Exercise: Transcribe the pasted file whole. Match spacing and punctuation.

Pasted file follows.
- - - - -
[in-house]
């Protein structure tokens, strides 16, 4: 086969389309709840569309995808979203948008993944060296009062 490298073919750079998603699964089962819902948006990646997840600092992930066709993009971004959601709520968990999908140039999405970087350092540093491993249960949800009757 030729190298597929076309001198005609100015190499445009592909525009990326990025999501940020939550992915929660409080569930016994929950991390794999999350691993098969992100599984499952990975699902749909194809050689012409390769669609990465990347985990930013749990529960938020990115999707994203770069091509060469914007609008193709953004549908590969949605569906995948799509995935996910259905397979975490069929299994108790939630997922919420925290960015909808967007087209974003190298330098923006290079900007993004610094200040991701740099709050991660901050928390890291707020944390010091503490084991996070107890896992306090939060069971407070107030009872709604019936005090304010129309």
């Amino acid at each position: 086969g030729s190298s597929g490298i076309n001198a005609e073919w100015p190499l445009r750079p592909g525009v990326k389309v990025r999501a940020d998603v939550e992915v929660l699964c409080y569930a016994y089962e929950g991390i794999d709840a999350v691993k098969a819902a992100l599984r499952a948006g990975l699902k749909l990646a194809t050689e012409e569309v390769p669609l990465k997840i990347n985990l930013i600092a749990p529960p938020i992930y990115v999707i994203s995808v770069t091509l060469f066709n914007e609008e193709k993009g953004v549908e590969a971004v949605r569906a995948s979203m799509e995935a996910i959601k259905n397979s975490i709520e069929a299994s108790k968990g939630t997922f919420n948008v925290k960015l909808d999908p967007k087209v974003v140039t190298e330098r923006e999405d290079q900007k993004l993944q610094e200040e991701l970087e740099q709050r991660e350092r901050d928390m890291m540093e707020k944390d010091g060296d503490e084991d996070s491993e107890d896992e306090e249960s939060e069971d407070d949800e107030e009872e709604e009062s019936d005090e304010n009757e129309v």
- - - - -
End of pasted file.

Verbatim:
[in-house]
């Protein structure tokens, strides 16, 4: 086969389309709840569309995808979203948008993944060296009062 490298073919750079998603699964089962819902948006990646997840600092992930066709993009971004959601709520968990999908140039999405970087350092540093491993249960949800009757 030729190298597929076309001198005609100015190499445009592909525009990326990025999501940020939550992915929660409080569930016994929950991390794999999350691993098969992100599984499952990975699902749909194809050689012409390769669609990465990347985990930013749990529960938020990115999707994203770069091509060469914007609008193709953004549908590969949605569906995948799509995935996910259905397979975490069929299994108790939630997922919420925290960015909808967007087209974003190298330098923006290079900007993004610094200040991701740099709050991660901050928390890291707020944390010091503490084991996070107890896992306090939060069971407070107030009872709604019936005090304010129309």
């Amino acid at each position: 086969g030729s190298s597929g490298i076309n001198a005609e073919w100015p190499l445009r750079p592909g525009v990326k389309v990025r999501a940020d998603v939550e992915v929660l699964c409080y569930a016994y089962e929950g991390i794999d709840a999350v691993k098969a819902a992100l599984r499952a948006g990975l699902k749909l990646a194809t050689e012409e569309v390769p669609l990465k997840i990347n985990l930013i600092a749990p529960p938020i992930y990115v999707i994203s995808v770069t091509l060469f066709n914007e609008e193709k993009g953004v549908e590969a971004v949605r569906a995948s979203m799509e995935a996910i959601k259905n397979s975490i709520e069929a299994s108790k968990g939630t997922f919420n948008v925290k960015l909808d999908p967007k087209v974003v140039t190298e330098r923006e999405d290079q900007k993004l993944q610094e200040e991701l970087e740099q709050r991660e350092r901050d928390m890291m540093e707020k944390d010091g060296d503490e084991d996070s491993e107890d896992e306090e249960s939060e069971d407070d949800e107030e009872e709604e009062s019936d005090e304010n009757e129309v």